The new Basic Energy Plan endorsed last week that underscores the need to continue to use nuclear power, marking an important milestone in energy policy since the 2011 Fukushima No. 1 nuclear plant disaster started.

But the content of the plan still appears open to debate. Specifics of the country’s future energy composition are lacking and in some aspects the plan can be seen as not sufficiently reflecting the lessons learned from the Fukushima crisis.

“Based on this policy, the government will move on to discuss the details . . . such as those on energy conservation, renewable energy and nuclear power,” Minister of Economy, Trade and Industry Toshimitsu Motegi told reporters Friday.

The plan offers few clues about what proportion of total electricity supply the government expects nuclear power to eventually account for, only suggesting that atomic power generation will be maintained but reliance on it will be reduced from the level before the crisis, which was about 30 percent.

With anti-nuclear sentiment among the public still significant, some lawmakers of the Liberal Democratic Party and its ruling bloc ally, New Komeito, have pressed the government to include numerical targets for renewable energy to highlight its seriousness about reducing reliance on nuclear energy, as a token of repentance over the meltdowns at the inadequately protected Fukushima plant.

But the move was watered down in the face of stiff resistance from the Ministry of Economy, Trade and Industry, which is pushing for the restart of reactors to curtail rising electricity costs for importing fossil fuels to boost thermal power generation.

As a result, the government added in the plan that it will aim to introduce renewable energy “farther above” the level aimed at in the past, including a footnote that renewables were expected to increase to 20 percent in 2030, or about 214 billion kilowatt-hours, based on a domestic energy outlook presented in 2010.

But doubts remain over whether such figures will have much significance, as they were decided before the nuclear crisis and the situation regarding renewable energy has largely changed since the launch of the so-called feed-in tariff program in July 2012, which offers incentives to promote renewable energy sources.

Another issue that has often been questioned in the plan is whether it is appropriate to define nuclear power as “cheap,” given that the Fukushima crisis has proved that costs to deal with a severe disaster could be colossal due to compensation payments, radiation cleanup work and the decommissioning of the stricken plant.

As backup material, the LDP-led government has repeatedly referred to a power generation cost assessment report compiled in December 2011 when the Democratic Party of Japan, the LDP’s rival, was in power.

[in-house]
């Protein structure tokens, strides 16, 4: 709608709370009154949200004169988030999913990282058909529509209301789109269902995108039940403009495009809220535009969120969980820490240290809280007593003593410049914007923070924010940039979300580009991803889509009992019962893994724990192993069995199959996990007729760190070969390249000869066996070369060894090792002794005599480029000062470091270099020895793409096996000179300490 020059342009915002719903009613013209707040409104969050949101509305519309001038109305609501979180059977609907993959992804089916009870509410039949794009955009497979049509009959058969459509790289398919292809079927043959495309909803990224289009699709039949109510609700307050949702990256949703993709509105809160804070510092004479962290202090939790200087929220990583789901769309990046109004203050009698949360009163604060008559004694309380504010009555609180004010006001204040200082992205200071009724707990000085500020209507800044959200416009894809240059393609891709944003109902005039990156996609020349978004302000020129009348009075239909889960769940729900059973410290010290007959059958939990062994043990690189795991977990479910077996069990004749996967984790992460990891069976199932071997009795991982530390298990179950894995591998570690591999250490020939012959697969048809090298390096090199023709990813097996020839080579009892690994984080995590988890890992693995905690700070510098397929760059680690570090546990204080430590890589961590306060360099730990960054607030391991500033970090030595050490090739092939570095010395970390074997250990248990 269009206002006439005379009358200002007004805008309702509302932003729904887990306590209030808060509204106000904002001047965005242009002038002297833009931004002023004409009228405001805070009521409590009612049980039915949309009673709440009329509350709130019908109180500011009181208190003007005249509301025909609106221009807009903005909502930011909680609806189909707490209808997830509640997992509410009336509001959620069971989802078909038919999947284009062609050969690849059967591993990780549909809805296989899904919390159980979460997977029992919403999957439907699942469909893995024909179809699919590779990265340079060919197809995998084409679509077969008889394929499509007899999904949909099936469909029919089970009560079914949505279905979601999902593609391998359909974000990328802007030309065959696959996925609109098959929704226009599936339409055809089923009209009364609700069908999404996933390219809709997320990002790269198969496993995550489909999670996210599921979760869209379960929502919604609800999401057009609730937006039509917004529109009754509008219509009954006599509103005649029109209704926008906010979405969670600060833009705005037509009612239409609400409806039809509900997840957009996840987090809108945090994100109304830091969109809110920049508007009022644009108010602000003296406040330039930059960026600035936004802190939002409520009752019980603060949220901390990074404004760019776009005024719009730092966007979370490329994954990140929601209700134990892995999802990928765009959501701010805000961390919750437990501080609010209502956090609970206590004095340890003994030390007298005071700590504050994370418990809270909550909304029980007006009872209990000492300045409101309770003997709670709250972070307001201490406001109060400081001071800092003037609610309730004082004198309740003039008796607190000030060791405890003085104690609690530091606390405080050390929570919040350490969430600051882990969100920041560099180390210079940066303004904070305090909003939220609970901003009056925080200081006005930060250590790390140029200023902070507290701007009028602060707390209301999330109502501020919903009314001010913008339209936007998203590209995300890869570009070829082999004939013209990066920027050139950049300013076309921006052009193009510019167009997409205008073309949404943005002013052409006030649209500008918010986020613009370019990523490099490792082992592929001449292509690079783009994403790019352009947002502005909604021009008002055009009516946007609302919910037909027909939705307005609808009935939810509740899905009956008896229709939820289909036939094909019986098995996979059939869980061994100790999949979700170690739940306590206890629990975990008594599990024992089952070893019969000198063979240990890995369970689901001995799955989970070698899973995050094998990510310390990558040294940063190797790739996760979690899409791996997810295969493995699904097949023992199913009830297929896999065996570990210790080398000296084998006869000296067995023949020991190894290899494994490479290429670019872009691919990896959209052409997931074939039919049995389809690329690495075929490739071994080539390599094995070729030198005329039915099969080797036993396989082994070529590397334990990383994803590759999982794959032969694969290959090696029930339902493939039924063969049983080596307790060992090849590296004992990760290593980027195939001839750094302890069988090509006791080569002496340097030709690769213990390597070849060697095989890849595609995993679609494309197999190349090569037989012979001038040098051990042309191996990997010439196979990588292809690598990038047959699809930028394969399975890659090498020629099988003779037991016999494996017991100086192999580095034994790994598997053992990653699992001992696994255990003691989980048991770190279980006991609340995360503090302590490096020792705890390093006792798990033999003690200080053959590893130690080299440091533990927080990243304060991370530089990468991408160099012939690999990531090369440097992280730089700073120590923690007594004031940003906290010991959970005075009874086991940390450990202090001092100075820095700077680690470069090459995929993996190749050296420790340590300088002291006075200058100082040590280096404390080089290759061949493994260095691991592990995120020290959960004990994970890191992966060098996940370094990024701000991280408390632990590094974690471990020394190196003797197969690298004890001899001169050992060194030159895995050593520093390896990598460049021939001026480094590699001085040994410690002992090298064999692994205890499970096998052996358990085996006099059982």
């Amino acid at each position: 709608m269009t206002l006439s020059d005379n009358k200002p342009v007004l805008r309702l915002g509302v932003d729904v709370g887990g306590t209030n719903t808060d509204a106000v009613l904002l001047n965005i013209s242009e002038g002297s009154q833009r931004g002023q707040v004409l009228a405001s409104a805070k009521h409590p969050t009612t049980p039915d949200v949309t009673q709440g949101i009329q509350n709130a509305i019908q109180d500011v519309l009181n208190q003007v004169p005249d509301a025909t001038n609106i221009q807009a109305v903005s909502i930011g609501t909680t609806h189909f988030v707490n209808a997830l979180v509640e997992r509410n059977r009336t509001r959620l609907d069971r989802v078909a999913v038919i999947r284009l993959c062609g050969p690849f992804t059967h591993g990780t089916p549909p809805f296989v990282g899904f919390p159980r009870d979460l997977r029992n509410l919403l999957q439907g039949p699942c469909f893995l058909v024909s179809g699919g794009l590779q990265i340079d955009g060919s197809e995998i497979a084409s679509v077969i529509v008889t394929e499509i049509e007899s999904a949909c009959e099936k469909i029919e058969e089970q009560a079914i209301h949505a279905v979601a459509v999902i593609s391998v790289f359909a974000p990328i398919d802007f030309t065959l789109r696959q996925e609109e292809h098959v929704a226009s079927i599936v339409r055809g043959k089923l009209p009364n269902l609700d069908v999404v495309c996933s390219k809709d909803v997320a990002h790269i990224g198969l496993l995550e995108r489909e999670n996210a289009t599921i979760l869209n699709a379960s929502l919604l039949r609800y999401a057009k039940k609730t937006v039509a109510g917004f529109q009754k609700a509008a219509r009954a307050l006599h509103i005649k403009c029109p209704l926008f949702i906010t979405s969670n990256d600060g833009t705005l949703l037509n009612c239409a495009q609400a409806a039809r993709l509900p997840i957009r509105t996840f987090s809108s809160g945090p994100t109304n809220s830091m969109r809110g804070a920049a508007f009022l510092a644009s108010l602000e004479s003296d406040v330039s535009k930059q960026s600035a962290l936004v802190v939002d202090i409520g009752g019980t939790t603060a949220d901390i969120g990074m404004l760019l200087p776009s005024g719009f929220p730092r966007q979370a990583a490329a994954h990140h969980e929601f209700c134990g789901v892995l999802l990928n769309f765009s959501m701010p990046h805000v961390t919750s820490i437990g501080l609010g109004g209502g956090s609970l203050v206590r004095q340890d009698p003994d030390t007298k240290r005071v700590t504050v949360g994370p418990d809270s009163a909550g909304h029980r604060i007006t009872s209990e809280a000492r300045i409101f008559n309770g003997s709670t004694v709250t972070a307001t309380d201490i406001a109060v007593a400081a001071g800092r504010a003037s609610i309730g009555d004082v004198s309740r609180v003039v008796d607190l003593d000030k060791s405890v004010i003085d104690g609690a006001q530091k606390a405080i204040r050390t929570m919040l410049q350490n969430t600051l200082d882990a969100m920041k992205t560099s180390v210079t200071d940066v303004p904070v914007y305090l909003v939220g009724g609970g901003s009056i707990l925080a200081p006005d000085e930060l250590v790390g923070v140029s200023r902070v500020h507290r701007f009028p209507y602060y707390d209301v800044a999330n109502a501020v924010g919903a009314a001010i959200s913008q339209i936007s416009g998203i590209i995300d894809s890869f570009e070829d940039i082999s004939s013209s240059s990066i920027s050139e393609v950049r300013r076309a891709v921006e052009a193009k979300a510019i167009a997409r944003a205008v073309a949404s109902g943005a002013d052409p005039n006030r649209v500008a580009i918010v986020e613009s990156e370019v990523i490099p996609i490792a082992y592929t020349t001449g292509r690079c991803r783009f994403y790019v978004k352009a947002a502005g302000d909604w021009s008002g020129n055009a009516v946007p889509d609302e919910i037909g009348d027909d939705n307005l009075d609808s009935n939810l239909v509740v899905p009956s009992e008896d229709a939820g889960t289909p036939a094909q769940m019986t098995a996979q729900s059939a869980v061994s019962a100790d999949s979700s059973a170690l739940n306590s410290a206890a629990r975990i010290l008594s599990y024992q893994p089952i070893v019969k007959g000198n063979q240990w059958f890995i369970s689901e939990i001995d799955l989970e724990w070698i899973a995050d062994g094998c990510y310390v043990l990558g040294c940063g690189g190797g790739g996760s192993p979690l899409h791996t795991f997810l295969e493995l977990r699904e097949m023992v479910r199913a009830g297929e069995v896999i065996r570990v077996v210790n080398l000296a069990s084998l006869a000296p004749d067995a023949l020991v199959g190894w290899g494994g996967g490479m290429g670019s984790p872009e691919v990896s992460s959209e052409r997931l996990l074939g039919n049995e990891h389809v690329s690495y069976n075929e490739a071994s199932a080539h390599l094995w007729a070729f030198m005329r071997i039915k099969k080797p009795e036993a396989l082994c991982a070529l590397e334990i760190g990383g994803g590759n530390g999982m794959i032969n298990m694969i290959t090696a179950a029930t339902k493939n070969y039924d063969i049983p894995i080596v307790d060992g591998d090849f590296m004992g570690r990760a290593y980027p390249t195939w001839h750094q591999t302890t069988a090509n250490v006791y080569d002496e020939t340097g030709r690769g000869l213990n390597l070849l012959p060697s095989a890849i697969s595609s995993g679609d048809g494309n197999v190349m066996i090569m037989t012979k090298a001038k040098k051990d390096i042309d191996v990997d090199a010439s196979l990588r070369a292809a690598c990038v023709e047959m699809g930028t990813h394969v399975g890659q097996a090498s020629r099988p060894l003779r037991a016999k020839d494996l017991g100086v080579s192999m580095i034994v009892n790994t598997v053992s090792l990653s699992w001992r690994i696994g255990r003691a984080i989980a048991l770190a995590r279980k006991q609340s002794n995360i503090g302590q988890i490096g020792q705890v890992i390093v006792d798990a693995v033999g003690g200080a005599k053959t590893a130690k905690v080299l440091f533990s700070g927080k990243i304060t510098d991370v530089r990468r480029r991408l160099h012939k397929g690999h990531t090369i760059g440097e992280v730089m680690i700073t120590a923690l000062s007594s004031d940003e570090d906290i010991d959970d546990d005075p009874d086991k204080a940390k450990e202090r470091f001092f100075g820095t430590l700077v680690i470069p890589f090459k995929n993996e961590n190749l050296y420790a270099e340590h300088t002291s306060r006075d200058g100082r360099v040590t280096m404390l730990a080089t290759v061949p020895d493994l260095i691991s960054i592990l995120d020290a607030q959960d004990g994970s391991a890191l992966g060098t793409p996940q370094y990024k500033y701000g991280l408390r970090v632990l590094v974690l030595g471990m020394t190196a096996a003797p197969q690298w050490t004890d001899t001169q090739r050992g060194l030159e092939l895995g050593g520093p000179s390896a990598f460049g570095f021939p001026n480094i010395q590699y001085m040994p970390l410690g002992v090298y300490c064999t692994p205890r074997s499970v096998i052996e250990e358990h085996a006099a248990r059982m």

The report showed that nuclear power generation costs ¥8.9 per kwh, including potential expenses associated with a severe nuclear accident, while thermal power generation costs using coal and liquefied natural gas were pegged between ¥9 and ¥11.

“The estimation shows that nuclear power is relatively cheap,” a METI official explained to LDP lawmakers in March, adding that the competitiveness of nuclear power will not change even if costs to cover damage from the Fukushima crisis double the figure projected in the report as a model case, which was ¥5.8 trillion.

But anti-nuclear professors who have been involved in the cost assessment activities said the government appears to be overlooking an important message they wanted to deliver about nuclear power.

“The ¥8.9 figure is only the minimum. . . . We should take note of the fact that nuclear power costs are uncertain — that is to say, we cannot tell how high they could be,” said Kenichi Oshima, an environmental economics professor at Ritsumeikan University.

Oshima is confident that nuclear power will not be “cheap” if the figures are recalculated in line with the actual situation now, not only because the costs of dealing with the Fukushima disaster are rising but also because utilities are investing more in their reactors to improve their safety so that they will be allowed to restart.

The apparent difficulty for utilities to generate as much electricity from nuclear power as they did before the crisis is also a factor that will lead to a rise in the price per kwh, Oshima added.

As an example of how different preconditions can lead to a spike in power generation costs, the Japan Renewable Energy Foundation said in a report released in December that nuclear power costs could rise up to ¥17.4 per kwh, on the assumption that accident-related expenses total ¥20 trillion and the latest safety equipment is installed in the country’s newly built reactors.

“If the government wants to say it needs nuclear power, it should do it in a way that convinces the public. But it did not even carry out its own costs assessment, apparently fearing that some inconvenient results may show up,” Oshima said.

“The latest plan says nuclear power is economically efficient and environment-friendly (because it does not emit greenhouse gases), just as it did in the previous 2010 energy plan. In my view, the status of nuclear power has not changed in the government’s eyes from before the nuclear crisis,” he added.

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